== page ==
CHICAGO | Goodbye Super Bowl. Farewell New Orleans. The season is over. When do the Bulls open?
Oh, the deep, deep depression.
After watching franchise quarterback Jay Cutler be smothered Monday night by the human avalanche known as Ndamukong Su, anyone tuned in figured (a) concussion, (b) separated right shoulder, (c) broken arm or (d) broken ribs.
Cutler couldn't have hit the ground any harder if he had fallen from a plane.
He left the game for a locker room exam at halftime, then returned to start the third quarter. Say what you will about the guy, and his critics usually do, but this Indiana native is one tough hombre.
That should mean more than charm and media accessibility.
ESPN had a lot of fun at Cutler's expense in their pregame reports and studio babble Monday night.
In one lengthy segment, a reporter walked through downtown Chicago with various large headshots of Cutler frowning, grimacing, smirking, acting indifferent, grumpy, bored and smug, while getting public reaction to each.
The reporter even positioned Cutler's photos with landmark statues, on park benches, and using any other "prop" that would draw a chuckle.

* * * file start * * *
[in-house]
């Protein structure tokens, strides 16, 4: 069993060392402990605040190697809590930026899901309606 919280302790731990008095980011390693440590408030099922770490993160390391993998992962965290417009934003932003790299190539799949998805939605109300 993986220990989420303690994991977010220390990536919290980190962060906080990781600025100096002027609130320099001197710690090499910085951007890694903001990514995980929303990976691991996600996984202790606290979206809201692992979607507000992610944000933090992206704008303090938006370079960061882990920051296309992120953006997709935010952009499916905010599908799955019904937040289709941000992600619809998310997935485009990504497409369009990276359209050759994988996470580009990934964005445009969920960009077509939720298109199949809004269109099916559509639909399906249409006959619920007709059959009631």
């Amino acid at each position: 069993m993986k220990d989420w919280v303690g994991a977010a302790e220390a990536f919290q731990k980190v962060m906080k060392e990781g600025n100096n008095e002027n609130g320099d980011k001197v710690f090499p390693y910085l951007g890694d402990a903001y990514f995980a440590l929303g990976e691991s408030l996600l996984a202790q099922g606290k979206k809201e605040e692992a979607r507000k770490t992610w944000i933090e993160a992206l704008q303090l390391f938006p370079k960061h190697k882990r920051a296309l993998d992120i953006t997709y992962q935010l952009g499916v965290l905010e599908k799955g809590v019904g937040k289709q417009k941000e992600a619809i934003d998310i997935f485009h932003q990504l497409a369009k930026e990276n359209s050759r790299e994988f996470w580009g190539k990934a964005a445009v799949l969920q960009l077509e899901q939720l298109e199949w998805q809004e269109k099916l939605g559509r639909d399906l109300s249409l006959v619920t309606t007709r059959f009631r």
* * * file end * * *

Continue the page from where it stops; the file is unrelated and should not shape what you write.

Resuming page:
Yes, his behavior often warrants such needling. But on the field, where you want Jay Cutler to lead the Bears and win games, you can see his true value to the organization and the city.
He is no coward, no quitter, and quite talented.
Yes, he can be a pain to deal with, but most professional athletes are at one time or another.
Monday night, though, Cutler may have won over a few more fans, at least those sitting on the fence.
"I wasn't feeling exactly 100 percent but we had to fight through it," he said of his second-half struggle to grip the ball firmly and throw with any velocity.
"At that point when (Suh) got a hold of me, I knew it wasn't going to end well."
The 5-1 Bears, their bust-your-lip defense leading the way, will host Carolina on Sunday and Cutler is certain to still be recovering.
"I think later in the week it's going to be a little difficult," he said of simple routines like breathing, bending and sitting.
He should wear a flak jacket from now on.
"I wear one anyway," Cutler said.
The Lions game was easy to forget if you're a stats freak. Cutler completed 16 of 31 passes for 150 yards and one touchdown, and ran three times for 34 yards. Not bad, considering.
"I missed some throws," he said, sounding apologetic.
The fact Cutler returned at all wasn't lost on teammates or the Lions' defense, which appeared very concerned as he lay there, writhing in pain.
"It's what he is. He's just a tough guy and that's what you should have as your Chicago Bears quarterback," coach Lovie Smith said.
Brandon Marshall said Cutler's return gave the Bears "an emotional lift."
And this, from Earl Bennett: "He's a competitor. No matter how beat up he is, he wants to get back in there and help us win the game."
Who would you rather have? Ryan Seacrest or a fearless QB? I thought so.
This column solely represents the writer's opinion. Reach him at firstname.lastname@example.org